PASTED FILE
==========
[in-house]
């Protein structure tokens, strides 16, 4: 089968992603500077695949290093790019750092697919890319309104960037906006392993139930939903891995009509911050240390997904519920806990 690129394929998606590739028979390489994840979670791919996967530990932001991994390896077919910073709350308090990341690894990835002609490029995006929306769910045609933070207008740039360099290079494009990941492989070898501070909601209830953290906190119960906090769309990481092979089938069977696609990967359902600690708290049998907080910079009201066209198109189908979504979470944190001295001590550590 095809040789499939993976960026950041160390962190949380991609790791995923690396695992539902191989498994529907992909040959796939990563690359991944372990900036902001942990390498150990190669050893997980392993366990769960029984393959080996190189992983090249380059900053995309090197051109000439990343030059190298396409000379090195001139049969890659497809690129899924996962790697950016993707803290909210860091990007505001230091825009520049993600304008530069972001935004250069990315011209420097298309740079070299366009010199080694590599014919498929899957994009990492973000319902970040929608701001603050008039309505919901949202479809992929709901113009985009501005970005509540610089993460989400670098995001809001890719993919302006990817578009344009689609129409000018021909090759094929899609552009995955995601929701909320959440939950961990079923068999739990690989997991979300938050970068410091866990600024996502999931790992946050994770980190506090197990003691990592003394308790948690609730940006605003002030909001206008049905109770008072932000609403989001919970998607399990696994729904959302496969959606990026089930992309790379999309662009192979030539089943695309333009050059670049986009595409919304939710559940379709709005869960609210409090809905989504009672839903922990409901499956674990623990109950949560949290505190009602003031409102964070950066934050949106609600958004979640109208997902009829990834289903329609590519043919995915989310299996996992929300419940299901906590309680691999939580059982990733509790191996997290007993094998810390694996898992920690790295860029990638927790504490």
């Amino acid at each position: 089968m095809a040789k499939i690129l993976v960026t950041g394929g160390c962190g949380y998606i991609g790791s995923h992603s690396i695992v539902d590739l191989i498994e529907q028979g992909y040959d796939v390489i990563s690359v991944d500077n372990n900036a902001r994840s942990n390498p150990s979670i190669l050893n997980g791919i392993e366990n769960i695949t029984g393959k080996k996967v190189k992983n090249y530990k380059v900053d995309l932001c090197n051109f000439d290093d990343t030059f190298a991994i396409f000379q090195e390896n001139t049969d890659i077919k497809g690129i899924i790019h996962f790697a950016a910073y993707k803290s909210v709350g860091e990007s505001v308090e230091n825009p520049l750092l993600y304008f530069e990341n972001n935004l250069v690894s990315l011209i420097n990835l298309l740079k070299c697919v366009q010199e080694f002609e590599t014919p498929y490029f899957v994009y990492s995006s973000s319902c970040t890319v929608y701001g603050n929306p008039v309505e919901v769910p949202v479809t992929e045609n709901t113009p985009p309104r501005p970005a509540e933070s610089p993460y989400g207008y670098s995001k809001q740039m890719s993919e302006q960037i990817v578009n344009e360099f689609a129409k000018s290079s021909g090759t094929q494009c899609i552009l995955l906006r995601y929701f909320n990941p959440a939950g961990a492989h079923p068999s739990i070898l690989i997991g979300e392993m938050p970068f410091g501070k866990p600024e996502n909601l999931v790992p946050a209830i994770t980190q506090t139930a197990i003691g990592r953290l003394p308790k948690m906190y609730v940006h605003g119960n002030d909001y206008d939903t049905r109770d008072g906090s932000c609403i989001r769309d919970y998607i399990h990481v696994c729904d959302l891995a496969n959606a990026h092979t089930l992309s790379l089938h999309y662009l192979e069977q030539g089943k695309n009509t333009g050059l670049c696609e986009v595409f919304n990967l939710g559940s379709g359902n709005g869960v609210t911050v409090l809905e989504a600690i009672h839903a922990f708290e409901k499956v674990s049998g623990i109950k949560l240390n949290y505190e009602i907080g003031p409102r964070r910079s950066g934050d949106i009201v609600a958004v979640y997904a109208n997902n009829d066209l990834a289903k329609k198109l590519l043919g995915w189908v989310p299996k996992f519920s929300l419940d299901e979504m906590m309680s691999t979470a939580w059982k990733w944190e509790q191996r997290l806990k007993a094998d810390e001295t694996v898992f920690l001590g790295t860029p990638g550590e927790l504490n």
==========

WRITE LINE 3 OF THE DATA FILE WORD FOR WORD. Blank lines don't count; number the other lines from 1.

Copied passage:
């Amino acid at each position: 089968m095809a040789k499939i690129l993976v960026t950041g394929g160390c962190g949380y998606i991609g790791s995923h992603s690396i695992v539902d590739l191989i498994e529907q028979g992909y040959d796939v390489i990563s690359v991944d500077n372990n900036a902001r994840s942990n390498p150990s979670i190669l050893n997980g791919i392993e366990n769960i695949t029984g393959k080996k996967v190189k992983n090249y530990k380059v900053d995309l932001c090197n051109f000439d290093d990343t030059f190298a991994i396409f000379q090195e390896n001139t049969d890659i077919k497809g690129i899924i790019h996962f790697a950016a910073y993707k803290s909210v709350g860091e990007s505001v308090e230091n825009p520049l750092l993600y304008f530069e990341n972001n935004l250069v690894s990315l011209i420097n990835l298309l740079k070299c697919v366009q010199e080694f002609e590599t014919p498929y490029f899957v994009y990492s995006s973000s319902c970040t890319v929608y701001g603050n929306p008039v309505e919901v769910p949202v479809t992929e045609n709901t113009p985009p309104r501005p970005a509540e933070s610089p993460y989400g207008y670098s995001k809001q740039m890719s993919e302006q960037i990817v578009n344009e360099f689609a129409k000018s290079s021909g090759t094929q494009c899609i552009l995955l906006r995601y929701f909320n990941p959440a939950g961990a492989h079923p068999s739990i070898l690989i997991g979300e392993m938050p970068f410091g501070k866990p600024e996502n909601l999931v790992p946050a209830i994770t980190q506090t139930a197990i003691g990592r953290l003394p308790k948690m906190y609730v940006h605003g119960n002030d909001y206008d939903t049905r109770d008072g906090s932000c609403i989001r769309d919970y998607i399990h990481v696994c729904d959302l891995a496969n959606a990026h092979t089930l992309s790379l089938h999309y662009l192979e069977q030539g089943k695309n009509t333009g050059l670049c696609e986009v595409f919304n990967l939710g559940s379709g359902n709005g869960v609210t911050v409090l809905e989504a600690i009672h839903a922990f708290e409901k499956v674990s049998g623990i109950k949560l240390n949290y505190e009602i907080g003031p409102r964070r910079s950066g934050d949106i009201v609600a958004v979640y997904a109208n997902n009829d066209l990834a289903k329609k198109l590519l043919g995915w189908v989310p299996k996992f519920s929300l419940d299901e979504m906590m309680s691999t979470a939580w059982k990733w944190e509790q191996r997290l806990k007993a094998d810390e001295t694996v898992f920690l001590g790295t860029p990638g550590e927790l504490n």